The push for IT modernization at federal agencies is converging with the need for stronger cyber security. And the demands to achieve those goals as quickly and cost-effectively as possible are equally pressing.
Enhancing security, improving service delivery, and making more efficient use of resources are the key goals in the American Technology Council’s draft report on federal IT modernization. The White House’s executive order on cyber security also stresses the importance of building and maintaining “a modern, secure, and more resilient executive branch IT architecture.”
Furthermore, the recently signed Modernizing Government Technology Act promises to further drive agencies’ commitment to revamping their systems so they can take advantage of the latest advances in security and other technologies. Federal IT leaders actually ranked vulnerabilities from aging applications and technology as their number one cyber security challenge in the 2017 Federal CIO Survey by the Professional Services Council and Grant Thornton.
But many agencies are still focused on achieving the goals of the Data Center Optimization Initiative; partly because of its potential for improving cyber security. Minimizing the number of data centers in the federal government, which saves money in the long run, presents a smaller cyber attack surface for agencies to manage and safeguard. And I should add that when I say modernizing, that goes beyond hardware to include replacing legacy software with cloud-based offerings that are updated as cyber attacks happen. If you have older software or an operating system that’s no longer being updated, eventually all these glaring holes are going to be opened and you’re going to get compromised.
Modern systems and as-a-service solutions are also fluid in ways that are impossible for their predecessors. For example, if you designed your Active Directory early following Microsoft’s best practices and you look at those best practices today, they’re not the same. That’s really what modernization is all about. Those practices are constantly being updated, but you didn’t have to rebuild your infrastructures to support that.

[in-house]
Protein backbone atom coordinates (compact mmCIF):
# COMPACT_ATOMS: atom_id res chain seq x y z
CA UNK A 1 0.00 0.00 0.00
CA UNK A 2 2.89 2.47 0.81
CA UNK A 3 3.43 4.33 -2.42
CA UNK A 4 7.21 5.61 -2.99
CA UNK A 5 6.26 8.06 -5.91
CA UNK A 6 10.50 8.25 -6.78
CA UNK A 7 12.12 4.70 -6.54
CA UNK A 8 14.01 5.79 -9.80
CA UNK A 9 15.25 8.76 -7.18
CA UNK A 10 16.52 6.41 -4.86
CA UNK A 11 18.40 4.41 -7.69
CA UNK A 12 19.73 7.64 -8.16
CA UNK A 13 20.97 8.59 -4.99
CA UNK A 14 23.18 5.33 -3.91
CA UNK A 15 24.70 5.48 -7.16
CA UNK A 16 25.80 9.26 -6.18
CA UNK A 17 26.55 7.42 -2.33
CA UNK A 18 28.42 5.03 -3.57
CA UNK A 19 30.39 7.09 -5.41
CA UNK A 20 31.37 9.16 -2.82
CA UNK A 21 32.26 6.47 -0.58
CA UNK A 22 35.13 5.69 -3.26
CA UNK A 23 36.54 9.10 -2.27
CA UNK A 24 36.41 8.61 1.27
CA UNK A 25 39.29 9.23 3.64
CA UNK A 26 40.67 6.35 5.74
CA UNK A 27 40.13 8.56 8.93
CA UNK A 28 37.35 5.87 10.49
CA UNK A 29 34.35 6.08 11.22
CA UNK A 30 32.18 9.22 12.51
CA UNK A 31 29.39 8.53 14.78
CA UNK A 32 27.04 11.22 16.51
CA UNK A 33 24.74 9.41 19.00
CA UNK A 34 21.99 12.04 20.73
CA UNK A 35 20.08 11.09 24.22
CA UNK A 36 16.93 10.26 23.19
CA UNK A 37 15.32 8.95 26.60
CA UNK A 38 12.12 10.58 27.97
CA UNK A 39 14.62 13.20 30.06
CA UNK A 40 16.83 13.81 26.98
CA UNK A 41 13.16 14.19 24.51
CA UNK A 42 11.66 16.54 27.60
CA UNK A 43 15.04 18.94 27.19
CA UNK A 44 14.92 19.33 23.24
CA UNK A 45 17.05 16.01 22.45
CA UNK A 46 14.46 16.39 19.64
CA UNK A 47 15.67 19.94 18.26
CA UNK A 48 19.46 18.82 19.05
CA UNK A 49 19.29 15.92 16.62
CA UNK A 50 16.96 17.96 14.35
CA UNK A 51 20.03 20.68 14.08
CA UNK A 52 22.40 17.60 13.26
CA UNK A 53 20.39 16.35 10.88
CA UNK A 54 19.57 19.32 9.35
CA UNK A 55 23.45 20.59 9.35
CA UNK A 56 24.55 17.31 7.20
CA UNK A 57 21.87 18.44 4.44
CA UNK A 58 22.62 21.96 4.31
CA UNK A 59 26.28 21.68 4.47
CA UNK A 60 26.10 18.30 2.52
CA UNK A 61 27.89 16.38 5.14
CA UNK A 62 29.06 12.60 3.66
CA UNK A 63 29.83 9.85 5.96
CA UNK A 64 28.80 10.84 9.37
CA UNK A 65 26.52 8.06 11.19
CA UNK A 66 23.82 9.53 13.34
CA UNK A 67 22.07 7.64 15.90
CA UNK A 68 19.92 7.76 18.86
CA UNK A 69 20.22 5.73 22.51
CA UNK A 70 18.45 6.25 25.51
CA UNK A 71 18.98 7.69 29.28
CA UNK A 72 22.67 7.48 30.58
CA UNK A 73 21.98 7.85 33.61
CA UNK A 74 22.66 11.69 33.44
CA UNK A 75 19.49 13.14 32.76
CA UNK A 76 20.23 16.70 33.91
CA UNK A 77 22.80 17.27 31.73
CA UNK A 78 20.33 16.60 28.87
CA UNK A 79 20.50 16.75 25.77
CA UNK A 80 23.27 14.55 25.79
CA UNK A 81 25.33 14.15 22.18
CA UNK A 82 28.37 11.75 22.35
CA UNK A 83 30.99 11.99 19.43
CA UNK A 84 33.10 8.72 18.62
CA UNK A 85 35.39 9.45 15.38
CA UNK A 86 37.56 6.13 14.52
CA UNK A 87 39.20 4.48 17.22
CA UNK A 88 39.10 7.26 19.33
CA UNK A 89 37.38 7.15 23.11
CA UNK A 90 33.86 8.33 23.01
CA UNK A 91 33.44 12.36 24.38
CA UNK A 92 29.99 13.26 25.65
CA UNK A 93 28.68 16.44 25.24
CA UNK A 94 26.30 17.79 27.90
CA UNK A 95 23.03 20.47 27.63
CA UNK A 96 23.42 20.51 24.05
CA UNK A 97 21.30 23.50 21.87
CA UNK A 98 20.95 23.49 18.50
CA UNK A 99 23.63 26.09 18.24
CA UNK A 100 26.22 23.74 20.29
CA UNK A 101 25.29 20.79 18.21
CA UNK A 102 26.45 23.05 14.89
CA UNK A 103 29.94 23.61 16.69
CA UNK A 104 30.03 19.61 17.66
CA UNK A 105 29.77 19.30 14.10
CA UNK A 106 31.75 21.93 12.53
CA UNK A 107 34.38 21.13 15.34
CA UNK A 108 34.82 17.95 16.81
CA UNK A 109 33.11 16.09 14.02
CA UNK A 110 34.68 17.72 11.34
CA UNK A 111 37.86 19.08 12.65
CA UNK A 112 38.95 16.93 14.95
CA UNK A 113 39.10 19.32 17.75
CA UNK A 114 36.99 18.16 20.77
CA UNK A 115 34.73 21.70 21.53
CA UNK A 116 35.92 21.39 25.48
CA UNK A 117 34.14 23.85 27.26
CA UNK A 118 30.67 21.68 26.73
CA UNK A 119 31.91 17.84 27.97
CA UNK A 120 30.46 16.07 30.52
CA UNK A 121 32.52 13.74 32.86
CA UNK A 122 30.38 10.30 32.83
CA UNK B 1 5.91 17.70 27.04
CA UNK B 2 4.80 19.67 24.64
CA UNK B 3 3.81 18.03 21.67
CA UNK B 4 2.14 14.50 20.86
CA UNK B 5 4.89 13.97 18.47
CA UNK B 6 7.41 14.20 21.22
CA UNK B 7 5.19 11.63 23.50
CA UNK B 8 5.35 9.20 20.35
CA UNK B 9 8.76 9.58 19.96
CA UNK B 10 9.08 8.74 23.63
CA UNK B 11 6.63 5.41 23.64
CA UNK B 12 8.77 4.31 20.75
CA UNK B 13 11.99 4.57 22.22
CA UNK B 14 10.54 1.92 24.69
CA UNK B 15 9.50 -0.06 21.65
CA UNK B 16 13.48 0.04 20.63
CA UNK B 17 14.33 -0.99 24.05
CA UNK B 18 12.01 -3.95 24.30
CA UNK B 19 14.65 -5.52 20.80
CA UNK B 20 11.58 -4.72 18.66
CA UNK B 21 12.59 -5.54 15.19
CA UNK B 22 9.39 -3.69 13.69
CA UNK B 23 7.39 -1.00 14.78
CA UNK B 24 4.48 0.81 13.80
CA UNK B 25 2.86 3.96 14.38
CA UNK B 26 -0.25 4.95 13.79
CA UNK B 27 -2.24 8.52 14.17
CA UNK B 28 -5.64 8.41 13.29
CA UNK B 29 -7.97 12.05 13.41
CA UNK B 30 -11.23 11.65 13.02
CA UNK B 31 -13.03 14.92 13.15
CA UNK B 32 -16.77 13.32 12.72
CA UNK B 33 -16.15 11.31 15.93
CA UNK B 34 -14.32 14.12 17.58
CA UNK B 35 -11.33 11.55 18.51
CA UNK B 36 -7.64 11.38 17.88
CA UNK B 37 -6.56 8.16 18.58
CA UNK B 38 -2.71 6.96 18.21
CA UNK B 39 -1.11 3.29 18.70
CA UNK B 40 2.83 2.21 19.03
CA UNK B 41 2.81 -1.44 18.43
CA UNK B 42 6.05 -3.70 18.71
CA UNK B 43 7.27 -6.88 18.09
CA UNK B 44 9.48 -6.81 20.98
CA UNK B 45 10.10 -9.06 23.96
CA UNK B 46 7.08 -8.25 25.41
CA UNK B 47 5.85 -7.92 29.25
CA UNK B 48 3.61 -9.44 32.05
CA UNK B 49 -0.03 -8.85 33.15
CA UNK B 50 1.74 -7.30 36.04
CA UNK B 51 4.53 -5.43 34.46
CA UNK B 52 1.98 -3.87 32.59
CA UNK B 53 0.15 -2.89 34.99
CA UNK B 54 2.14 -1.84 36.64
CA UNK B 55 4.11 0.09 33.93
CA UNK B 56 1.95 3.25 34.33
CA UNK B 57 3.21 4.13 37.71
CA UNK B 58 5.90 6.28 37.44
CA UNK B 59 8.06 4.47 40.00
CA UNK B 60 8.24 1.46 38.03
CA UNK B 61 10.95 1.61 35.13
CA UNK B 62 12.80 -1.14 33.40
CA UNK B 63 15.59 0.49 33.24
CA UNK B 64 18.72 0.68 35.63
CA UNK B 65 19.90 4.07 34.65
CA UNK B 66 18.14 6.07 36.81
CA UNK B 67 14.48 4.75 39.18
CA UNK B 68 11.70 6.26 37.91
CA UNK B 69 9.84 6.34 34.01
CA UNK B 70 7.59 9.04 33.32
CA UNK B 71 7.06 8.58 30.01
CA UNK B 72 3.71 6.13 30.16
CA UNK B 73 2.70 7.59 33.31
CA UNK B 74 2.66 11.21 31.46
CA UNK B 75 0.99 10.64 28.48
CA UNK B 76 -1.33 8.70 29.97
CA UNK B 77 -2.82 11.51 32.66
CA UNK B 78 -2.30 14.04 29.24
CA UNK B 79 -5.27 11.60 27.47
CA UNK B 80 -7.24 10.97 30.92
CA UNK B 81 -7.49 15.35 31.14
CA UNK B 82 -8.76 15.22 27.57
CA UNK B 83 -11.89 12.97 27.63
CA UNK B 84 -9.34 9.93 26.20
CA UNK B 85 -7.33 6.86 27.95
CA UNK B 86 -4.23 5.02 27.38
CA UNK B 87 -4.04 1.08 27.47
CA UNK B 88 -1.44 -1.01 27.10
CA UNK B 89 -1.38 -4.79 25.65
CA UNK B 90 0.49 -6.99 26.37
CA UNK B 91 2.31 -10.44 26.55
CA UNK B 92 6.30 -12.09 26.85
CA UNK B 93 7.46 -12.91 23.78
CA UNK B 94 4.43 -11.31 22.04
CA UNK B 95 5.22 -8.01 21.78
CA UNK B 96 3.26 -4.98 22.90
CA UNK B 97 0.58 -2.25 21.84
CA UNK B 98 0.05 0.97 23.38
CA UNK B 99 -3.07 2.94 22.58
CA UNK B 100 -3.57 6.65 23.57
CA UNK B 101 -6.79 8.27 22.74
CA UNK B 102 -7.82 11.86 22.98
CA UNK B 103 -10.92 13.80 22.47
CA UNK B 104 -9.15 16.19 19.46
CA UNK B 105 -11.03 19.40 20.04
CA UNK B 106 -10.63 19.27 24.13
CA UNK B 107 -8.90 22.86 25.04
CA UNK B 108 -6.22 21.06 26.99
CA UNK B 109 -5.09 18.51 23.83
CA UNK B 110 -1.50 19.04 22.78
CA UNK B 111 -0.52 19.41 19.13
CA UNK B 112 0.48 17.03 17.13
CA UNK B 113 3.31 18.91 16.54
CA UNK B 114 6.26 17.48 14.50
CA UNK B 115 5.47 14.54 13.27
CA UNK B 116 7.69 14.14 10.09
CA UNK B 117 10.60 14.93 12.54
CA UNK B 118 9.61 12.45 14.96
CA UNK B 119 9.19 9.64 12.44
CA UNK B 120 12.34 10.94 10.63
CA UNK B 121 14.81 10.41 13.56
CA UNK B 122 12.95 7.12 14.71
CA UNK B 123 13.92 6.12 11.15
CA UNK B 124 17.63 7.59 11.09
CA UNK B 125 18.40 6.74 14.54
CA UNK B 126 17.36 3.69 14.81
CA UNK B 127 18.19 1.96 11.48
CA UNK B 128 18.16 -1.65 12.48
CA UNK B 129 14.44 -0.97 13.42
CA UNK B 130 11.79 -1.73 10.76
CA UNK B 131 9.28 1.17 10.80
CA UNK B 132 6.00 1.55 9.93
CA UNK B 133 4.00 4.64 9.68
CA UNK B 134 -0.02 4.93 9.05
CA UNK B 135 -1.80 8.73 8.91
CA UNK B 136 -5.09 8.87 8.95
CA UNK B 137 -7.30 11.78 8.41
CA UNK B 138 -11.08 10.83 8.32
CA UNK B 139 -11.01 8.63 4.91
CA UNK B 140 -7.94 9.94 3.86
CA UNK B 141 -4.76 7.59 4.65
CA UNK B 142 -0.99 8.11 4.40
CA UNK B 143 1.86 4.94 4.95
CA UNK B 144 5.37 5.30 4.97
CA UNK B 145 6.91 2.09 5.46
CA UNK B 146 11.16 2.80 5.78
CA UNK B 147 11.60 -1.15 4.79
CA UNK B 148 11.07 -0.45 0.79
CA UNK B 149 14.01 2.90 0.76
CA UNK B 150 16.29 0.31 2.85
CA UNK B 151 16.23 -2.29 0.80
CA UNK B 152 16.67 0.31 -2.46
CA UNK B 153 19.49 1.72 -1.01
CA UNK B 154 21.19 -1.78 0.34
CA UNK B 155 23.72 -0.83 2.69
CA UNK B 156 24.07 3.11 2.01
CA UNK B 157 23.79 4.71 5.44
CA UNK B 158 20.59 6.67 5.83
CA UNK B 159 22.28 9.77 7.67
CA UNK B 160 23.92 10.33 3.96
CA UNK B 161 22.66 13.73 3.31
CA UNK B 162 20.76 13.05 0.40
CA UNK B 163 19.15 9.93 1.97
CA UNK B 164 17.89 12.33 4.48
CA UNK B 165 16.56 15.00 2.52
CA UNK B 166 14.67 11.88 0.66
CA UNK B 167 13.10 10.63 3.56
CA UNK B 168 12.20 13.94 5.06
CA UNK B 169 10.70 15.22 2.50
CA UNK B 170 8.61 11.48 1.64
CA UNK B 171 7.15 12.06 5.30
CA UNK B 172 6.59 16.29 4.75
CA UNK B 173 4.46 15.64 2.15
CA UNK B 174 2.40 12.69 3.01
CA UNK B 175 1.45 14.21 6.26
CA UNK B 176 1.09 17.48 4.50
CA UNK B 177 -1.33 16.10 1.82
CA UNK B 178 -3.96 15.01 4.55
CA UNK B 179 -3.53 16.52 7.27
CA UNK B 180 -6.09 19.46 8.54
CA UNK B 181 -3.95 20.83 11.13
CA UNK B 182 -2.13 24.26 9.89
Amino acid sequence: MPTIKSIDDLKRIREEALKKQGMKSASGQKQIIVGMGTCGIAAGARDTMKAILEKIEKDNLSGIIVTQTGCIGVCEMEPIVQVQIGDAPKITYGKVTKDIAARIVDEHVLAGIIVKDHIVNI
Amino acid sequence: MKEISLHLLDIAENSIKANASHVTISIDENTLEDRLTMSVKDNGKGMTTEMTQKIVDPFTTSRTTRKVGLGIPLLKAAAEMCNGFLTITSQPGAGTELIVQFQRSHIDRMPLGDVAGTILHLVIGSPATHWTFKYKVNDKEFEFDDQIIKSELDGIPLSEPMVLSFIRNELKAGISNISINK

Ease the Transition
Whenever you are consolidating data centers to reduce IT footprint or moving operations to a new, a more cost-efficient platform, agency IT leaders should begin by identifying what’s currently in their environment and evaluating its usefulness. In other words, they must avoid the trap into which many people fall when they move to a new home. The best practice we always give our customers is to discard everything you know you don’t need. But you’re often so focused on the move, you box everything up and move it anyway. If you think about it from a security perspective, you might end up moving some back doors or vulnerabilities to the new environment.
Furthermore, by selecting federal government software that makes it easier and faster to streamline and secure IT infrastructures, agencies can reduce the cost and complexity of migrating to a new platform or consolidating and restructuring an environment.
The bottom line is: the more you can automate the process of data migration, the less likely you are to break things. And if it’s automated, it takes fewer hands to execute it, giving your employees time to deal with the things that will ultimately break or fall out.
Quest provides software tools and services that can help agencies clean up their environments ahead of time by providing information on users, groups, and privileged access. We can also identify the resources agencies need to move (and the ones they should leave behind). Other solutions simplify the process of determining optimal configuration settings and speed the recovery of data that is lost or deleted during a migration.
Quest federal government IT solutions can also help agencies move data and workloads from one platform to another and even keep two platforms running side-by-side to ease the transition. Quest solutions facilitate migration and consolidation for the most critical Microsoft platforms, including Active Directory, Exchange, Office 365, and Windows Server.
The right strategies and tools facilitate the swift adoption of new technologies so agencies can reap the benefits of IT modernization and focus on more strategic endeavors.